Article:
When to Consider Hiring a Tutor for a Child with ADHD

18 07 2017

With tremendous appreciation and credit given to: Janice (“Jan”) Miller, guest contributor (Check out her website, “Safety Today.”)

Tutoring sessions are beneficial for all children, but can be especially helpful for those with a learning disorder, such as dyslexia, ADHD, or a visual processing disorder. These children typically put in extra work to stay on the same academic track as their peers. Fortunately, tutors can give the additional time and attention needed for ADHD children to master subjects and establish good study habits. “A specialized tutor can present information in a way that’s easier for a child with a learning disability to understand, which can then make school less difficult and more enjoyable,” says Parents.com’s article 6 Signs Your Child Needs a Tutor by Mali Anderson. So how do you know if your child needs a tutor?

Grades and Time Management

Declining grades are often the most obvious sign that a child needs a tutor. The decline may be gradual or sudden. If you notice a change, speak with your child’s teacher, who can tell you if your child is having difficulty with certain concepts or subjects or if your child is having difficulty staying focused in class. A tutor can help your child regardless of the underlying issue.

Poor time management is another sign. An occasional delay is to be expected, but if your child consistently procrastinates and ignores repeated reminders, there could be a problem. When a child puts off projects and postpones homework, he or she may eventually fall too far behind and won’t be able to keep up as workloads increase, so it’s important to jump on this issue fast. A tutor can catch your child up to speed and help him or her learn better time management skills.

Confusion and Confidence

Being consistently confused is a worrisome sign that your child may need a tutor. According to Parents.com, if certain concepts are consistently confusing your child, he or she may not be meeting grade-level expectations. Your child may repeatedly express anxiety about tests and become defensive when you try to help. The confusion, anxiety, and frustration can stem from a lack of clarity in curriculum concepts or from the child’s inability to focus on the curriculum and thus not understanding the material. Regardless, a tutor can help your child comprehend each subject at the current level and learn better ways to understand the concepts and curriculum.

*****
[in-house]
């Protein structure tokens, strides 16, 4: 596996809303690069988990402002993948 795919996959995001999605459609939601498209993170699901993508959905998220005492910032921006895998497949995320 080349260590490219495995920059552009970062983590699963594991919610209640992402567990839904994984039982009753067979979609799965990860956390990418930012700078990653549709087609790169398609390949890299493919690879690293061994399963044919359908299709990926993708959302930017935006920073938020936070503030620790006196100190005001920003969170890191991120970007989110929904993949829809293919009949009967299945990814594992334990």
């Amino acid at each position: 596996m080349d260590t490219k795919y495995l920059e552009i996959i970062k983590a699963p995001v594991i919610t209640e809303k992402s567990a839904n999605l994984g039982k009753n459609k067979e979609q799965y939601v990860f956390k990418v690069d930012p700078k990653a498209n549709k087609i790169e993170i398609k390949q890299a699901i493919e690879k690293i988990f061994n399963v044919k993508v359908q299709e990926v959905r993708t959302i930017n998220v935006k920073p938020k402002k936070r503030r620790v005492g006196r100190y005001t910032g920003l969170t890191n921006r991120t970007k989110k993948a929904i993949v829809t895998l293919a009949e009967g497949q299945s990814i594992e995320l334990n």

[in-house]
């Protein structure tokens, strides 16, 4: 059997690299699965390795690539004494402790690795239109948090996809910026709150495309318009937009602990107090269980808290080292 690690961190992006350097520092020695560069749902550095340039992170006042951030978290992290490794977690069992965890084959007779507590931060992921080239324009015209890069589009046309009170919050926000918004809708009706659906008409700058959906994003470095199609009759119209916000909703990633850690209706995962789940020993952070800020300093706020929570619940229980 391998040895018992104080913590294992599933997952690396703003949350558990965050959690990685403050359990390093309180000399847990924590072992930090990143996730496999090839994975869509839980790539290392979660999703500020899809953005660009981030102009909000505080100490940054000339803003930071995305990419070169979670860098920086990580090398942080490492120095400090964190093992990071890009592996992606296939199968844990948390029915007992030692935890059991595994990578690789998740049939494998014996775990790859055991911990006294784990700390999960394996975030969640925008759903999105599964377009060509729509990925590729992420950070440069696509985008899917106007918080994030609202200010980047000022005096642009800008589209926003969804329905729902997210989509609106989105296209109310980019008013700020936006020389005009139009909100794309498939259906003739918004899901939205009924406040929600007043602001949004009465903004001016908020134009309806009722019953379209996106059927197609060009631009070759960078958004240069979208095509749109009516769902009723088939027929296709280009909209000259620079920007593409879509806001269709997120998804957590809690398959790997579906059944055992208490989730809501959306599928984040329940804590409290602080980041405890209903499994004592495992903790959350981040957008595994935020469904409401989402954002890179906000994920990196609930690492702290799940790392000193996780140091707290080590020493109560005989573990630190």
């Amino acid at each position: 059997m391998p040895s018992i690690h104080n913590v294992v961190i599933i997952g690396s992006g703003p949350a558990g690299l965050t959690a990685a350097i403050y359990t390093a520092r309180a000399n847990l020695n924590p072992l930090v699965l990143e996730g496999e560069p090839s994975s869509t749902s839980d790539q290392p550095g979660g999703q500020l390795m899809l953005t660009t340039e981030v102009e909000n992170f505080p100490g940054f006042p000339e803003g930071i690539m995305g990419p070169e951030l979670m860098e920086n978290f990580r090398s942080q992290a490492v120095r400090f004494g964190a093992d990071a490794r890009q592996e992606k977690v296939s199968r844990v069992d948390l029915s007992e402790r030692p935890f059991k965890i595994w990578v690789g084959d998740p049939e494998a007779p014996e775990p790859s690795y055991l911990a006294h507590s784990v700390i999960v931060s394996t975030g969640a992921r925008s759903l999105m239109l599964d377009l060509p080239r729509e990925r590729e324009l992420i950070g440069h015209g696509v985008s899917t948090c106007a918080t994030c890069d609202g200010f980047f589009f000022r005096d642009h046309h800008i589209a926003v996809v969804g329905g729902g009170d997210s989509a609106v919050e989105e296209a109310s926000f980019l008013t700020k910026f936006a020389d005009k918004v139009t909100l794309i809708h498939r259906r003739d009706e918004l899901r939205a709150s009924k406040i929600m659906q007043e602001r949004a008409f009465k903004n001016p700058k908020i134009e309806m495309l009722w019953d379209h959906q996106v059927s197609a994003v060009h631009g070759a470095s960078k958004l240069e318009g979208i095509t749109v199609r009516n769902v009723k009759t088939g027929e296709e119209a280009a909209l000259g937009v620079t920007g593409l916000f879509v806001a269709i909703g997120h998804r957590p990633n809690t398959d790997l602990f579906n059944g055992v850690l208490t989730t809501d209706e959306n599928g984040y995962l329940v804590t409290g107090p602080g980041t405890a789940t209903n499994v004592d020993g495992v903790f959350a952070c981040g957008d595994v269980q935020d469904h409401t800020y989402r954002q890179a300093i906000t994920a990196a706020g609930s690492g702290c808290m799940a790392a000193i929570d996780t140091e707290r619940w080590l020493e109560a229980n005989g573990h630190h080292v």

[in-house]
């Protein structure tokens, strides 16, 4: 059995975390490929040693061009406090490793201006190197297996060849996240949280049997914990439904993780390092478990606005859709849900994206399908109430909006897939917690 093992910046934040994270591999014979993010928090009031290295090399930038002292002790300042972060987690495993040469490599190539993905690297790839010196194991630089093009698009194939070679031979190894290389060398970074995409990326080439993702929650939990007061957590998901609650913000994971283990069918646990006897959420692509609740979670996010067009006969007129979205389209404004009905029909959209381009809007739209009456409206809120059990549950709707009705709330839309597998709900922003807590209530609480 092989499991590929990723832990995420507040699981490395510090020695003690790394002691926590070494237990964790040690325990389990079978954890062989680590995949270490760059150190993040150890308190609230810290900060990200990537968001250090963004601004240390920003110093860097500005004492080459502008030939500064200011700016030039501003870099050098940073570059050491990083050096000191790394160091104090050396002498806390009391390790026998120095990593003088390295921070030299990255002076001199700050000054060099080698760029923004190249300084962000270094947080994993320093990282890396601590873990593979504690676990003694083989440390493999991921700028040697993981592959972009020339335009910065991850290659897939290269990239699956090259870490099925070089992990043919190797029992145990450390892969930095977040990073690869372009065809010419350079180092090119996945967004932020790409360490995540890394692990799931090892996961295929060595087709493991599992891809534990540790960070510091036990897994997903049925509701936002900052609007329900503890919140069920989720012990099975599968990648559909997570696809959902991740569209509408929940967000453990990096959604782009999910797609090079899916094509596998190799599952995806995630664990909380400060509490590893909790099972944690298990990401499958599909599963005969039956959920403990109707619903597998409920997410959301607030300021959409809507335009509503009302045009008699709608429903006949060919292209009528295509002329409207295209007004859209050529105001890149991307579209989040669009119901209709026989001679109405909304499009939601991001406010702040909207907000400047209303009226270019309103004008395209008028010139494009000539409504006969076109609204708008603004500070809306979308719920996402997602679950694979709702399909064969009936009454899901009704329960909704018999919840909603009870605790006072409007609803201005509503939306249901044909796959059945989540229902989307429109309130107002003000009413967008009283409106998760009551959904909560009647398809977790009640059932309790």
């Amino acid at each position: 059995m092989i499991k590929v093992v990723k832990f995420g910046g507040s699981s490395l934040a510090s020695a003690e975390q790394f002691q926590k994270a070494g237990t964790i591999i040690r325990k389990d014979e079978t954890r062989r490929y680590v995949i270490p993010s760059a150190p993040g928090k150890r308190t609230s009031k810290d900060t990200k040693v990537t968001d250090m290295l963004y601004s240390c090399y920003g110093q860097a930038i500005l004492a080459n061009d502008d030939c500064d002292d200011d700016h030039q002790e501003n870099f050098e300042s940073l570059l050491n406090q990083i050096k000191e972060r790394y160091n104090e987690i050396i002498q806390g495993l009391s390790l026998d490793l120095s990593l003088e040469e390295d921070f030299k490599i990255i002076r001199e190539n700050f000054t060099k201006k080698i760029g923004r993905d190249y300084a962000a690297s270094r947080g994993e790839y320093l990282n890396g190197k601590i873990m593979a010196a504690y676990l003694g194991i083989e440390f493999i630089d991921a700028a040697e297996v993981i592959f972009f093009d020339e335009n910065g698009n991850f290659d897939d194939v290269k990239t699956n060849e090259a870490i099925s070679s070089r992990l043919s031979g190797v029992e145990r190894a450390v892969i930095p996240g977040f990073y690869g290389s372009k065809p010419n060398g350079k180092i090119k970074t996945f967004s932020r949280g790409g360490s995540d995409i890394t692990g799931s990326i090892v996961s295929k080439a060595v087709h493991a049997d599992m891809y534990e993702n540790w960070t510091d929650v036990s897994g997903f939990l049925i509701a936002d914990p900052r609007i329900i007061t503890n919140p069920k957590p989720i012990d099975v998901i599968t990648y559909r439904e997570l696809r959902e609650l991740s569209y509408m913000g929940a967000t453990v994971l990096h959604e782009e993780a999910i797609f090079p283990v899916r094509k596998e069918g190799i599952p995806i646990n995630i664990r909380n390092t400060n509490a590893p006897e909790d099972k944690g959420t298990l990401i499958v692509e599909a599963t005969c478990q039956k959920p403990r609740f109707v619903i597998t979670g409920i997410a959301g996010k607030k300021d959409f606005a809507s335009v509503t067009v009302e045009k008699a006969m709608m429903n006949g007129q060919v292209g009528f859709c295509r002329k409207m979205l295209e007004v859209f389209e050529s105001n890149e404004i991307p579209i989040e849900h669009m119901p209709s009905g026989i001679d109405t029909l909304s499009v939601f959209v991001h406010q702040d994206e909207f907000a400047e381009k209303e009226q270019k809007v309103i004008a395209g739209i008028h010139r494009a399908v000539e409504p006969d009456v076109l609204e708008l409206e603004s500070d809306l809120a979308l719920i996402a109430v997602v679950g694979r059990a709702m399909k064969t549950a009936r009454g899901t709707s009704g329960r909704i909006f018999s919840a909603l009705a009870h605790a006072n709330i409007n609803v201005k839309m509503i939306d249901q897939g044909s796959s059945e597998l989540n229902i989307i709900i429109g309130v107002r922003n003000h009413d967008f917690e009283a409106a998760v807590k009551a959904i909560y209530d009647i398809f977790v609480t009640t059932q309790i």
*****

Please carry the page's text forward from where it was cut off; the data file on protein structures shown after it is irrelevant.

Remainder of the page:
Lacking confidence is another sign that your child could use a tutor’s help, says Parents.com.
A tutor can successfully help your child become self-assured and have newfound confidence, which can correlate to better grades and more enjoyment from school. Feeling uncertain about a new concept is normal, but if your child is feeling overwhelmed and can’t keep up, the child’s impulse may be to run and hide rather than ask for help, so try to stay cued in on your child’s confidence levels.

Lastly, it is not always possible for a parent to manage a child’s homework. A tutor should be considered if a new obligation will result in your inability to assist as much, if you notice your child’s workload reaches a point where you cannot help as much, or if the material or manner in which it’s covered is something you find unfamiliar.

Finding a Tutor

Consider all possible sources of information when searching for a tutor, including educators and parents in your community. Even your child’s pediatrician can help point you in the right direction. Contact your child’s school, your state’s department of education, and national organizations, such as the Association of Educational Therapists, who can provide online referrals to educational therapists who tutor children with learning disabilities.

The school district should have a special education director who can help you. Other members of the school include speech therapists, counselors, and after-school program directors. You can also contact the local chapter of a national organization, such as Children and Adults with Attention-Deficit/Hyperactivity Disorder (CHADD) or Learning Disabilities Association of America (LDA).

If you notice your child struggling, don’t wait to get help. The sooner your child receives assistance, the better. A tutor can assist your child to improve study habits, cultivate self-motivation, and keep up with upcoming assignments and tests. Learning these skills will not only ensure academic success; these life skills for making healthy decisions will extend into home life, social life, and stay with your child as he or she grows into an adult. Be sure to check out this guide for more information on how to keep your child safe and making smart decisions.

ADHD article picPhoto Credit: Body-n-Care,Pixabay

 





Taking Notes 101

5 01 2014

note.taking

Lots can go wrong with a student’s class notes. Too messy to read. Inadequate information written. Critical facts missing. Unnecessary words cluttering up the page.